When professionals spoke to us with that tone of voice that says "I am teacher, you are student and you WILL do as I recommend", we took what they said away with us, and we thought about it. We did not take anything unquestioningly. Because we respected our children.

As my children age, they seem more and more noticeably autistic. I love them and I love their autism. I accept my children as they are. I am happy that I have them, just as they are. I respect my children.

I feel sick when I read about parents putting their autistic children into invasive therapies. I feel sick when I hear adults laughing about hitting children. I feel sick when I am attacked online, abuse hurled at me, because I want acceptance for my children and because I want disabled people to be afforded the right to speak for themselves. I feel sick when people talk of prenatal tests in order to abort autistic children before birth. But I keep talking. I don’t shut up, even though many wish I would. Because I respect my children and I want a safe future for them.

When I first read about Kelli Stapleton, when I heard how she constantly invaded her daughter Issy’s privacy with blog posts, tweets, and videos – I was angry. When I saw the “therapy” Issy was subjected to for years, I was angry. When I heard that Kelli had tried to kill Issy, I was angry. When I read about Kelli blaming the crime on “having a violent child”, I was angry.  I was angry for Issy. Issy is autistic and Kelli did not respect her. This is an unquestionable fact. You just don’t try to murder people you respect.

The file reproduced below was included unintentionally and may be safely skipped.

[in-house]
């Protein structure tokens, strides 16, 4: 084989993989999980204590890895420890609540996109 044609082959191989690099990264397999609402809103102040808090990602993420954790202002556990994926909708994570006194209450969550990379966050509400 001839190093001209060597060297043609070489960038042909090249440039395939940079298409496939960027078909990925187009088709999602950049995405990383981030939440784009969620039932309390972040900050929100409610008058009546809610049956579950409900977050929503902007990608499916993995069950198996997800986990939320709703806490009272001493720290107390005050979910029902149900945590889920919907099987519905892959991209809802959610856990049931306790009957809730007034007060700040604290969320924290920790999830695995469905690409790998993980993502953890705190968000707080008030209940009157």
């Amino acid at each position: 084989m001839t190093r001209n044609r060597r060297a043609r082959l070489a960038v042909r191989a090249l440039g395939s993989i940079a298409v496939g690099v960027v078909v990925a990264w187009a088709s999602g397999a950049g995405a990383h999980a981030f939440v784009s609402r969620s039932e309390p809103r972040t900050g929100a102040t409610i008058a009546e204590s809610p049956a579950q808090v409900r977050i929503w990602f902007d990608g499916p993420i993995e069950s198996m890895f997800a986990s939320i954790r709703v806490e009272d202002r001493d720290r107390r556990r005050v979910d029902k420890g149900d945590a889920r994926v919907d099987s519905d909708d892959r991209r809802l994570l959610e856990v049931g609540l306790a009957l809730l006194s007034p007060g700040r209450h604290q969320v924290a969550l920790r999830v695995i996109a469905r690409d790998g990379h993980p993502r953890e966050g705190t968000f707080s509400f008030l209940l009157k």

When I read a blog post stating that we are all Kelli Stapleton, all just one crisis away from murder and disrespect of our precious children – I didn’t agree. I have been mulling over that opinion ever since. I still don’t agree. Not at all. I will never murder my children. I will never even come close. I will never consider it. I will never plan it. I will never take that path. The thought makes me want to vomit. Because I respect my children.

I am NOT, and WILL NEVER BE, Kelli Stapleton. Because I respect my children.

And because you don’t try to murder people you respect.

Don’t anyone try to fucking tell me that we are all Kelli Stapleton. You don’t have the right. Anyone who respects their children or child, could NEVER be her.

I respect my children.
By Ally Grace
(This post can also be found on the Suburban Autistics blog here.)